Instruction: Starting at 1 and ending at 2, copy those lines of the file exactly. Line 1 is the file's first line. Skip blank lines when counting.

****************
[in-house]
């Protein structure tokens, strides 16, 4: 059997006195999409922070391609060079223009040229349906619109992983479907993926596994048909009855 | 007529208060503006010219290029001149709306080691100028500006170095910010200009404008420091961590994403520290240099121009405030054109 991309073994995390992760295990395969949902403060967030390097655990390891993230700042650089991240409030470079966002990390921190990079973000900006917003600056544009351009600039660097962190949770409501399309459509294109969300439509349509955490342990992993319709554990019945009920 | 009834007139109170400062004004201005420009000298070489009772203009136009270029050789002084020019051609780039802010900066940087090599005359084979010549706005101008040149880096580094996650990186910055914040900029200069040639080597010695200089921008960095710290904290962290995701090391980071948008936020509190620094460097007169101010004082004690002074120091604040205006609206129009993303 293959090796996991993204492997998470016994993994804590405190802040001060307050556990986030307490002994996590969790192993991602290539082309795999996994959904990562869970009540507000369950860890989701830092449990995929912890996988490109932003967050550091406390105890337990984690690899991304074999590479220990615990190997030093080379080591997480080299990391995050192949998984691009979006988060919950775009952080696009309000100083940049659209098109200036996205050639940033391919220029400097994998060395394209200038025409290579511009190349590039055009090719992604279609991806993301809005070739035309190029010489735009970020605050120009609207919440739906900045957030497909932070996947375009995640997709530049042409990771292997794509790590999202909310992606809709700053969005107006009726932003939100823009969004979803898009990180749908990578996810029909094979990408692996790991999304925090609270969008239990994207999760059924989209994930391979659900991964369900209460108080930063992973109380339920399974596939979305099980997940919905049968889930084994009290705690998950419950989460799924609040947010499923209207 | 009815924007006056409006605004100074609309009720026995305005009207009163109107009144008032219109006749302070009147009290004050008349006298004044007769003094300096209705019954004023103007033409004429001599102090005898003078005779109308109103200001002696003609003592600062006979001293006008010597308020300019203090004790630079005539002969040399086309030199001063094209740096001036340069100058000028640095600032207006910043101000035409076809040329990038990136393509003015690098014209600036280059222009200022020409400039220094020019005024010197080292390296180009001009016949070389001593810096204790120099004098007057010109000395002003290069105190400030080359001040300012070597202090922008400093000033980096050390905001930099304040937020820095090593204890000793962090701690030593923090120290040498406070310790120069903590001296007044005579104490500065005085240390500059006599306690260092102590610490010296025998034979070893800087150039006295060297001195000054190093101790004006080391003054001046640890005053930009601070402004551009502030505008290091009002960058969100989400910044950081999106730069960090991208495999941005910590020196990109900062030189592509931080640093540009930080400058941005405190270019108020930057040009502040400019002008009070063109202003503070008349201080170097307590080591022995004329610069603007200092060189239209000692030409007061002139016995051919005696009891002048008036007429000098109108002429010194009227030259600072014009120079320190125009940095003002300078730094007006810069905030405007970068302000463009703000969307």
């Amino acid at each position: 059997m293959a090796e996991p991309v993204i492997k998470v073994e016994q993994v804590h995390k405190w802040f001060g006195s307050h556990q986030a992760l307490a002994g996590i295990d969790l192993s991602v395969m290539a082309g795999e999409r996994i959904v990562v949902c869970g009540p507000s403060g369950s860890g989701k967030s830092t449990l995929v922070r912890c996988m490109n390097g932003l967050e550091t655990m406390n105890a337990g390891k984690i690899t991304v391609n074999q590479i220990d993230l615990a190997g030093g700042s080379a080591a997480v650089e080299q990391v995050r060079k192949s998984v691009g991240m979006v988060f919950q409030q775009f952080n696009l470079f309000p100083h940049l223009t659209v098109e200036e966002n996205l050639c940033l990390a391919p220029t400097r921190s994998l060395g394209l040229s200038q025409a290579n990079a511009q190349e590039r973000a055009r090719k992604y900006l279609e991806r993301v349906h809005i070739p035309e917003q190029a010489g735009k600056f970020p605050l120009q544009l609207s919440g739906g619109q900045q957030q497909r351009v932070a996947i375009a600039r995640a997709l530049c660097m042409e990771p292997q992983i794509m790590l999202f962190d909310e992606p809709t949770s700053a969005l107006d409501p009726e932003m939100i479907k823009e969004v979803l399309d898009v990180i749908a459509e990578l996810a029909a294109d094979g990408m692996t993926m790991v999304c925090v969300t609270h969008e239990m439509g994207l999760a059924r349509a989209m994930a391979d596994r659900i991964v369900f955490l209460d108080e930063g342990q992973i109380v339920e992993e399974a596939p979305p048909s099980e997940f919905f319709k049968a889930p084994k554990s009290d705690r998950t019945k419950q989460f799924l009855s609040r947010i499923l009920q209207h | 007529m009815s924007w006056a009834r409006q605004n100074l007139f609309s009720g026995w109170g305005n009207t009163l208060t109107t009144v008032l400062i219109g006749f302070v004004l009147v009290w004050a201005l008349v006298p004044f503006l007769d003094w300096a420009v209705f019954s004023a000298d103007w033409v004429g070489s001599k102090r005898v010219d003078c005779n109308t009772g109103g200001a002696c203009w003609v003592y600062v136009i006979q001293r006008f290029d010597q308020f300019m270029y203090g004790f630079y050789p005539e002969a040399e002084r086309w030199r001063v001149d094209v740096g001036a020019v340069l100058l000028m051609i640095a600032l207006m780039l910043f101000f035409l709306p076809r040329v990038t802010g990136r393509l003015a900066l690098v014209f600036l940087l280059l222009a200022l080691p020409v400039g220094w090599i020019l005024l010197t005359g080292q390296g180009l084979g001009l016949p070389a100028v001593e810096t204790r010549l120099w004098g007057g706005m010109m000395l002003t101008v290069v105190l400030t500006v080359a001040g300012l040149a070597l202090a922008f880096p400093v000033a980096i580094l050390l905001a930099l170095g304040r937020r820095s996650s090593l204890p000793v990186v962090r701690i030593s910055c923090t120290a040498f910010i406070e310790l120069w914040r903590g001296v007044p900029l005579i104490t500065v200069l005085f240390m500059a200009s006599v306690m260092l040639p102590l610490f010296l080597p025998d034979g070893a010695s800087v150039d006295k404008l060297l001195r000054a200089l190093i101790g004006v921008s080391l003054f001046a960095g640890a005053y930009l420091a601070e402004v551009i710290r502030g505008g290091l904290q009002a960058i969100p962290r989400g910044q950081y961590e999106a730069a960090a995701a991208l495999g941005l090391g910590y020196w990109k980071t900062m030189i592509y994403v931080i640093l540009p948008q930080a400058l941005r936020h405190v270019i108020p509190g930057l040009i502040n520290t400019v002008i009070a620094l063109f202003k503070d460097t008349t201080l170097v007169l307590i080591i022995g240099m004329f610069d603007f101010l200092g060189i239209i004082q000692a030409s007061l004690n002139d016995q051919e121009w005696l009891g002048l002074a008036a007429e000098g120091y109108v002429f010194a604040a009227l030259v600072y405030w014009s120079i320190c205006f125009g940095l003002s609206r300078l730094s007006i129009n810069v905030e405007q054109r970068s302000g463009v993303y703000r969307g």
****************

[in-house]
């Protein structure tokens, strides 16, 4: 059997006195999409922070391609060079223009040229349906619109992983479907993926596994048909009855 | 007529208060503006010219290029001149709306080691100028500006170095910010200009404008420091961590994403520290240099121009405030054109 991309073994995390992760295990395969949902403060967030390097655990390891993230700042650089991240409030470079966002990390921190990079973000900006917003600056544009351009600039660097962190949770409501399309459509294109969300439509349509955490342990992993319709554990019945009920 | 009834007139109170400062004004201005420009000298070489009772203009136009270029050789002084020019051609780039802010900066940087090599005359084979010549706005101008040149880096580094996650990186910055914040900029200069040639080597010695200089921008960095710290904290962290995701090391980071948008936020509190620094460097007169101010004082004690002074120091604040205006609206129009993303 293959090796996991993204492997998470016994993994804590405190802040001060307050556990986030307490002994996590969790192993991602290539082309795999996994959904990562869970009540507000369950860890989701830092449990995929912890996988490109932003967050550091406390105890337990984690690899991304074999590479220990615990190997030093080379080591997480080299990391995050192949998984691009979006988060919950775009952080696009309000100083940049659209098109200036996205050639940033391919220029400097994998060395394209200038025409290579511009190349590039055009090719992604279609991806993301809005070739035309190029010489735009970020605050120009609207919440739906900045957030497909932070996947375009995640997709530049042409990771292997794509790590999202909310992606809709700053969005107006009726932003939100823009969004979803898009990180749908990578996810029909094979990408692996790991999304925090609270969008239990994207999760059924989209994930391979659900991964369900209460108080930063992973109380339920399974596939979305099980997940919905049968889930084994009290705690998950419950989460799924609040947010499923209207 | 009815924007006056409006605004100074609309009720026995305005009207009163109107009144008032219109006749302070009147009290004050008349006298004044007769003094300096209705019954004023103007033409004429001599102090005898003078005779109308109103200001002696003609003592600062006979001293006008010597308020300019203090004790630079005539002969040399086309030199001063094209740096001036340069100058000028640095600032207006910043101000035409076809040329990038990136393509003015690098014209600036280059222009200022020409400039220094020019005024010197080292390296180009001009016949070389001593810096204790120099004098007057010109000395002003290069105190400030080359001040300012070597202090922008400093000033980096050390905001930099304040937020820095090593204890000793962090701690030593923090120290040498406070310790120069903590001296007044005579104490500065005085240390500059006599306690260092102590610490010296025998034979070893800087150039006295060297001195000054190093101790004006080391003054001046640890005053930009601070402004551009502030505008290091009002960058969100989400910044950081999106730069960090991208495999941005910590020196990109900062030189592509931080640093540009930080400058941005405190270019108020930057040009502040400019002008009070063109202003503070008349201080170097307590080591022995004329610069603007200092060189239209000692030409007061002139016995051919005696009891002048008036007429000098109108002429010194009227030259600072014009120079320190125009940095003002300078730094007006810069905030405007970068302000463009703000969307």